Kiki & Lala

Generations and Legacies

Posted on: August 12, 2009

The weirdest thing happened to me last night.  As I was falling asleep, as my mind was slowly shifting to dream mode, as the heaviness of my breath was lulling me to sleep, I thought about my dad.  And it wasn’t the kind of thought that seamlessly weaves through your other thoughts until it steals your attention.  It was a sudden thought, a jolt, like a shot of adrenaline. Think Uma Thurman after her overdose in Pulp Fiction (OK KIKI, you don’t have be too dramatic!)… but that’s how this thought startled me.  And then the reality settled:  he’s gone.    And for a few minutes I felt myself breathing faster and my body couldnt decide whether it wanted to cry or not.  I didn’t cry. 

Photo Credit:

Photo Credit:

Instead I had this obsessive urge to google him.  As if reading more about him would bring him back.   It didn’t bring him back, but it sure made me feel better!  So in this frantic googling, I came across this article.  It’s probably one of the last articles written about him.   Do you remember this?


MANILA, MAY 7, 2007 (STARweek) By Rowena M. Orejana – He speaks lyrically, with the grace of speech from an era when time was slower, people were more polite and living life meant more than making money.

Emigdio G. Tanjuatco, Sr., at 94, is a source of pride for his children and an icon to his grandchildren. Everyone in the family notes with something close to awe how he just never stops working.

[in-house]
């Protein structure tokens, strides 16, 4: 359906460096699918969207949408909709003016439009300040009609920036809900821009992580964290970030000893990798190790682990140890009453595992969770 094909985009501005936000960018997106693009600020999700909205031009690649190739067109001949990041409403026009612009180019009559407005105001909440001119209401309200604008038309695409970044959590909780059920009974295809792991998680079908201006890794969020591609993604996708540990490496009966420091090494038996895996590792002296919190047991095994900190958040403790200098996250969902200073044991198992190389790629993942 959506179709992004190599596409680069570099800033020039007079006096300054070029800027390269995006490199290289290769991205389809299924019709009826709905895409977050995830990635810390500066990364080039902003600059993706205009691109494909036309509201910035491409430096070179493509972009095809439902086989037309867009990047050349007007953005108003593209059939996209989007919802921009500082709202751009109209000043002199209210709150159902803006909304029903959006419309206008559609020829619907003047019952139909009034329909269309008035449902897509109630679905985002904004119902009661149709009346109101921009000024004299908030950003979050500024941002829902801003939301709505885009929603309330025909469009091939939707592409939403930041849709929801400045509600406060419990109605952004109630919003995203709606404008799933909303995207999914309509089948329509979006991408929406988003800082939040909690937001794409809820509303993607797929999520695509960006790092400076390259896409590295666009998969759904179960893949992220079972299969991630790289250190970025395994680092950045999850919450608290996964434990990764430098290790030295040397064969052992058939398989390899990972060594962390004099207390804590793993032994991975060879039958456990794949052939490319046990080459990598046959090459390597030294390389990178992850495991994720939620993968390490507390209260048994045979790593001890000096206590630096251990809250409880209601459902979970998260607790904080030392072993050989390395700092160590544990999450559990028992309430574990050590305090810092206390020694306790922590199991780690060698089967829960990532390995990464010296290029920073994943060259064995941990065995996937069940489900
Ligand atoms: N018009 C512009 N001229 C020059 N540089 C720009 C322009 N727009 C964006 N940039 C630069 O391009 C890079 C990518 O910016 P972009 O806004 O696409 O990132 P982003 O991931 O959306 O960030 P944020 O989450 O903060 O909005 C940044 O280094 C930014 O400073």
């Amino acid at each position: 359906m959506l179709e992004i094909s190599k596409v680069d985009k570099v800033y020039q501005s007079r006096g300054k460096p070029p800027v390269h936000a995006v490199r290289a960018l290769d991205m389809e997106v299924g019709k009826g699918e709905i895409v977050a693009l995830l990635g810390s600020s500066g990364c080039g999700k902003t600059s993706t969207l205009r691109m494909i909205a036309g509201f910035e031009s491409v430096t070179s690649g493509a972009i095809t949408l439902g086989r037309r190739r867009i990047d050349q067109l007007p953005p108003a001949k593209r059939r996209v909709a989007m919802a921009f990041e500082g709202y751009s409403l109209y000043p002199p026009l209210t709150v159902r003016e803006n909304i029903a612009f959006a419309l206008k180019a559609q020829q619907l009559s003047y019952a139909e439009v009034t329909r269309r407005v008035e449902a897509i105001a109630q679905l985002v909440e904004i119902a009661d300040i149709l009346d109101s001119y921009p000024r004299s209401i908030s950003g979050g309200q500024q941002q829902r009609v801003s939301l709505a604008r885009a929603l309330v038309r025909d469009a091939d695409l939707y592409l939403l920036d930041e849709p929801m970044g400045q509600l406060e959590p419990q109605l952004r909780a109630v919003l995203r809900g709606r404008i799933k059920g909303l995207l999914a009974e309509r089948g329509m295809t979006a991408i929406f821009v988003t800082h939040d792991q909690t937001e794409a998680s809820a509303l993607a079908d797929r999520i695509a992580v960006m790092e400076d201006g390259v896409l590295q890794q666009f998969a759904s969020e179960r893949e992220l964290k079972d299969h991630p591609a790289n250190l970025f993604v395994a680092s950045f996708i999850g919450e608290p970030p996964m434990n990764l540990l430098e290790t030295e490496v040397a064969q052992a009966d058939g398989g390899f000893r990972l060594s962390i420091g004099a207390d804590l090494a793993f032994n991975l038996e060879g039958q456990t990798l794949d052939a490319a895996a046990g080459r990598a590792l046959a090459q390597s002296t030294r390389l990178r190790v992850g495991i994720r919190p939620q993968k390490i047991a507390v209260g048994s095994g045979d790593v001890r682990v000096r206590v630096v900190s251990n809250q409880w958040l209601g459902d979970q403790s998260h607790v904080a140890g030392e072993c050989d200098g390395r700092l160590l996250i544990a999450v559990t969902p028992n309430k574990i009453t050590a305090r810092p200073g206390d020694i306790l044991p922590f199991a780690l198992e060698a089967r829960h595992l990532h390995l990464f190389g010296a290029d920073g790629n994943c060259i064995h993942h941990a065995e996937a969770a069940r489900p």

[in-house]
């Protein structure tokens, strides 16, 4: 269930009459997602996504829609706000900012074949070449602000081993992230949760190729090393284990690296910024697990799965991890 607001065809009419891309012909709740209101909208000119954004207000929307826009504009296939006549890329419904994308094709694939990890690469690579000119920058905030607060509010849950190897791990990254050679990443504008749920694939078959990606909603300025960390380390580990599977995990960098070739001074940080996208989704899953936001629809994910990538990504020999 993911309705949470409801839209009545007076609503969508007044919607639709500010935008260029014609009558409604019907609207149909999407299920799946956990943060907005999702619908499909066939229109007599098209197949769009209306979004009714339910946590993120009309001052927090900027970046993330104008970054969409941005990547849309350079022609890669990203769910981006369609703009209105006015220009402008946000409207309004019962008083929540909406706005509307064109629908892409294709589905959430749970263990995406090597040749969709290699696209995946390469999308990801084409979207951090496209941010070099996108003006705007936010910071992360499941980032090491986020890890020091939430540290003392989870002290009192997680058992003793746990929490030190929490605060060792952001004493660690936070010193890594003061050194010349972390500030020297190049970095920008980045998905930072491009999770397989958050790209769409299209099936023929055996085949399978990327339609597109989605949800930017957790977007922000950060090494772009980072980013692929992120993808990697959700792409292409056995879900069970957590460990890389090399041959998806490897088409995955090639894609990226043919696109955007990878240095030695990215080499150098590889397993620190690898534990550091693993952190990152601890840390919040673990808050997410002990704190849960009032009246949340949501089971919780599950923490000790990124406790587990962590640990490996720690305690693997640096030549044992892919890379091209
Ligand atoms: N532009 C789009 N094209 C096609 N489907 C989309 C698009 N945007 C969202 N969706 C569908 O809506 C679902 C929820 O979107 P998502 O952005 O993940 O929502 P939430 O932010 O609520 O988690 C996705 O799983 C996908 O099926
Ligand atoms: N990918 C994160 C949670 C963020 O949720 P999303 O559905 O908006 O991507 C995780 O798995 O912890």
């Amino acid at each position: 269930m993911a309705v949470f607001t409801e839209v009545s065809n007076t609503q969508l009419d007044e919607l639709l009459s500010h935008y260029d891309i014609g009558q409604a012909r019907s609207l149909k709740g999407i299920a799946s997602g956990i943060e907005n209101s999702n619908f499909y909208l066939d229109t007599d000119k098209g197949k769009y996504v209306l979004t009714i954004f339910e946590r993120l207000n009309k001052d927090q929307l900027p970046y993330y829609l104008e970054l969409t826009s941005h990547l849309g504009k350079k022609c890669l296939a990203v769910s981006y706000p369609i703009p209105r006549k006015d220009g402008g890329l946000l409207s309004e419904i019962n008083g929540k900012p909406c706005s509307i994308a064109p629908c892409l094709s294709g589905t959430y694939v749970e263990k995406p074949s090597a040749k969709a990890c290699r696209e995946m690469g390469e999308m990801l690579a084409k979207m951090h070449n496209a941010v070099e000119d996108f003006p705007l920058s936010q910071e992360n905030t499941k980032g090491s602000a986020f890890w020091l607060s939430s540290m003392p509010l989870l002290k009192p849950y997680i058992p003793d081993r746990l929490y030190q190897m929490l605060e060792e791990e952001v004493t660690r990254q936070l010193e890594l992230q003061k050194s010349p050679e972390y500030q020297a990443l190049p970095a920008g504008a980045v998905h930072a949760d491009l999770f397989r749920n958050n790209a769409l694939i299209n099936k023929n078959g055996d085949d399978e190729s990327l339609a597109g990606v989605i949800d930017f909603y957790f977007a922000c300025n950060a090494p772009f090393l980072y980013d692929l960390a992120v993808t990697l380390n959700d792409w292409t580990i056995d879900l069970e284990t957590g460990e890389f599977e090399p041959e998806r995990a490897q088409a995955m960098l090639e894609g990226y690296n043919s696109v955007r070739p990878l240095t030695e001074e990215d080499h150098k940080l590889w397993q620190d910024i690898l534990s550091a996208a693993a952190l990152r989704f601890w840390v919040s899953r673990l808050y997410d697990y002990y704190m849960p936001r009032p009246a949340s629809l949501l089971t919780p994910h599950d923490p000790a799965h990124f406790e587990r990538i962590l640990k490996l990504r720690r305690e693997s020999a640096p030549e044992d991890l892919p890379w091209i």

“He is almost 95 but he still goes to the office everyday. He doesn’t have to but he still goes. He makes sure the office is being run properly. In fact, even though he says he is retired, all we do, all documents that go in and out of the office, still passes through him. Once in a while, he even checks grammar. And I think that’s a manifestation of his discipline,” grandson Emigdio III, known to his family and friends as Dino, says not with little pride.

Discipline, perseverance and a willingness to work hard are but a few of the traits that the patriarch has passed on to his son, which were in turn passed on to his grandchildren.

Don Meding is satisfied with what he has achieved in his life—so far. “Wala akong masasabing hindi katuwaan, sapagka’t sa gitna ng aming pangangailangan sa buhay, ay silang lahat ay nakapagtapos ng kanilang hinahangad na karunungan. Ako ay natutuwa sapagka’t sa gitna ng mahigpit na pangangailangan, eh sila ay nagkaroon ng magandang kinabukasan,” he says.

He was born on Aug. 5, 1912 in Tanay, Rizal. His life was marked with trials which he did not deem as tragedies, but merely as part of life.

His father died when he was eight years old, and he took up the task of being a helper to his mother, doing chores around the house and running errands for the general merchandise store owned by his family in the public market.